Project area or title
Computational Approaches to Improve Stratification of Individuals at Clinical High-Risk for Psychosis Using Inflammatory and Neurobiological Profiles
Psychotic disorders, including schizophrenia, affect over 3% of the population and cost the UK economy £12billion per year. Increasing lines of evidence suggests that immune dysfunction may be causally linked to psychiatric disorders, including young people at a clinical high-risk (CHR) of mental health conditions such as psychosis. The effect of ‘peripheral’ inflammatory responses, such as elevated interleukin-6 (IL-6) and related cytokines in the blood, have been associated with specific symptoms seen across psychotic disorders including cognitive dysfunction (e.g. attention, working memory) and negative symptoms (e.g. anhedonia, avolition). Yet, few studies have explored the associations between inflammatory markers and negative symptoms in CHR individuals. Increased peripheral cytokines have also been associated with grey matter volume loss in CHR populations, with studies supplementing clinical ratings with structural neuroimaging (measured using MRI) shown to improve predictive accuracy for functional outcomes in CHR individuals. Studies using computational modeling of neurophysiological data using electroencephalography (EEG) and magnetoencephalography (MEG) have revealed aberrant excitatory-inhibitory synaptic processes within frontal and temporal brain regions associated with psychotic symptoms in schizophrenia.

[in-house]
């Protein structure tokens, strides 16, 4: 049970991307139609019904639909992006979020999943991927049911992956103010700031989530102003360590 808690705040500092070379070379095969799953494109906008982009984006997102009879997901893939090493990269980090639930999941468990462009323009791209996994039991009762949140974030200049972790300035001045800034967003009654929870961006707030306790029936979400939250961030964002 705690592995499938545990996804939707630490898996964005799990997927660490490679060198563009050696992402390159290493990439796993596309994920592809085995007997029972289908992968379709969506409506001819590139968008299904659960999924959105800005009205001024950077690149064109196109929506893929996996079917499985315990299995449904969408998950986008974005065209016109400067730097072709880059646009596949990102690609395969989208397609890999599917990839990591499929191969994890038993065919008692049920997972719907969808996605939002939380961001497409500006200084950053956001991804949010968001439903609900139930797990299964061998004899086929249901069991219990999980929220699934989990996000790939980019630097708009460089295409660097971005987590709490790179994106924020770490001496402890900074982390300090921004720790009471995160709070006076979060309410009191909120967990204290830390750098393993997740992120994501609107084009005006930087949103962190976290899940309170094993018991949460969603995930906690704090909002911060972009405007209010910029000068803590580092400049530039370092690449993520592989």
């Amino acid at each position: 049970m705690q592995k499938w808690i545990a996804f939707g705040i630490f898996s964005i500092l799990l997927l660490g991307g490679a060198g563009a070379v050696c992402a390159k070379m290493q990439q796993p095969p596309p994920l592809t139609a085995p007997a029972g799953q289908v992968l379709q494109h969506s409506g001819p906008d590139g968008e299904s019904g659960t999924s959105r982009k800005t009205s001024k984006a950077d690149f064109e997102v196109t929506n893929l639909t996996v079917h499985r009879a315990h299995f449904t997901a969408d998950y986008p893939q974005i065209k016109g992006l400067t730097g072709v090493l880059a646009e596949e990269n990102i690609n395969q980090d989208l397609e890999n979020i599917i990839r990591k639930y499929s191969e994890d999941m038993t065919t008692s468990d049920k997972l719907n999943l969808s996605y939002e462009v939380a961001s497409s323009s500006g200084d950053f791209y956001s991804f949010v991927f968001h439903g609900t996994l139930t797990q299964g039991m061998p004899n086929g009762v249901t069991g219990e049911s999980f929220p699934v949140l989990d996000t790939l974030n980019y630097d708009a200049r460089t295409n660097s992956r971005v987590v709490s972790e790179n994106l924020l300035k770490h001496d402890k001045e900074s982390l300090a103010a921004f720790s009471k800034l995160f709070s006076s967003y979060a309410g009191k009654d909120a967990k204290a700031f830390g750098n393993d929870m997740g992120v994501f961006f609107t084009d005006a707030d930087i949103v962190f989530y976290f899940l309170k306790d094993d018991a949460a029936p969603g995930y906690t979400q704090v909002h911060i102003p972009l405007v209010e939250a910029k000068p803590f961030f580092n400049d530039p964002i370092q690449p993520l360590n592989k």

This project will use multivariate (i.e. multiple assessment domains/levels of analysis) data-driven computational modeling approaches of neurobiological outcomes (MRI, EEG, MEG) to improve predictive insight in to immune-active CHR young people, and better understand how immune markers such as IL-6 are related to brain structure and function. This project will benefit from extensive clinical and neuroimaging expertise as part of the supervisory team, with the main objectives leveraged by established national/international networks of early psychosis research and neuroimmunology.
Severe Mental Health (covering psychosis, forensic)
University of Birmingham